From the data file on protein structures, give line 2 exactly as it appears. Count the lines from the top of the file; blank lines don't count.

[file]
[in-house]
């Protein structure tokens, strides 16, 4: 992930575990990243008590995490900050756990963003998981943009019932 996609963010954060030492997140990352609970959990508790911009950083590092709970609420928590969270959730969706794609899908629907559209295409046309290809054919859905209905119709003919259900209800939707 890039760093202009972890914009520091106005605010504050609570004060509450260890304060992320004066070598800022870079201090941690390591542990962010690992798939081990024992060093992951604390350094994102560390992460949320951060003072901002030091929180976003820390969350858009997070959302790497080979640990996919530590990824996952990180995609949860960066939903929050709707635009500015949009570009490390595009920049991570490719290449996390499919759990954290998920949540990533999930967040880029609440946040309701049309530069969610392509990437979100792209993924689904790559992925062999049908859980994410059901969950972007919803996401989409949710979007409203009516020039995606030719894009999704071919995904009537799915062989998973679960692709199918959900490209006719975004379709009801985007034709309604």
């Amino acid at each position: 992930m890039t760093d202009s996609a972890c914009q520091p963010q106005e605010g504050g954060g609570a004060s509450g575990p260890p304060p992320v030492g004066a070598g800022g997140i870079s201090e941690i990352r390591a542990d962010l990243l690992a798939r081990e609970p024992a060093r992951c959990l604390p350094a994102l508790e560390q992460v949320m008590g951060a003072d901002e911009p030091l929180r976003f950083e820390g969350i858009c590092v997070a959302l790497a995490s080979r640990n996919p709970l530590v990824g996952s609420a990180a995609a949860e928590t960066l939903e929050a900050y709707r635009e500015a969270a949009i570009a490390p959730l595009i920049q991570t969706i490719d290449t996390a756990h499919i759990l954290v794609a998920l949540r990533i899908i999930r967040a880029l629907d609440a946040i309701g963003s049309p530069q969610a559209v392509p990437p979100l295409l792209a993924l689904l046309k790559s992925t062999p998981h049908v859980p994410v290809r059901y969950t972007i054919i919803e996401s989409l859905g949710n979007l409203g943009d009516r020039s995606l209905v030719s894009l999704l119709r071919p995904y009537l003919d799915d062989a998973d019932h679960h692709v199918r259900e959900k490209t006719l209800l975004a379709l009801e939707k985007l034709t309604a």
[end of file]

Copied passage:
């Protein structure tokens, strides 16, 4: 992930575990990243008590995490900050756990963003998981943009019932 996609963010954060030492997140990352609970959990508790911009950083590092709970609420928590969270959730969706794609899908629907559209295409046309290809054919859905209905119709003919259900209800939707 890039760093202009972890914009520091106005605010504050609570004060509450260890304060992320004066070598800022870079201090941690390591542990962010690992798939081990024992060093992951604390350094994102560390992460949320951060003072901002030091929180976003820390969350858009997070959302790497080979640990996919530590990824996952990180995609949860960066939903929050709707635009500015949009570009490390595009920049991570490719290449996390499919759990954290998920949540990533999930967040880029609440946040309701049309530069969610392509990437979100792209993924689904790559992925062999049908859980994410059901969950972007919803996401989409949710979007409203009516020039995606030719894009999704071919995904009537799915062989998973679960692709199918959900490209006719975004379709009801985007034709309604």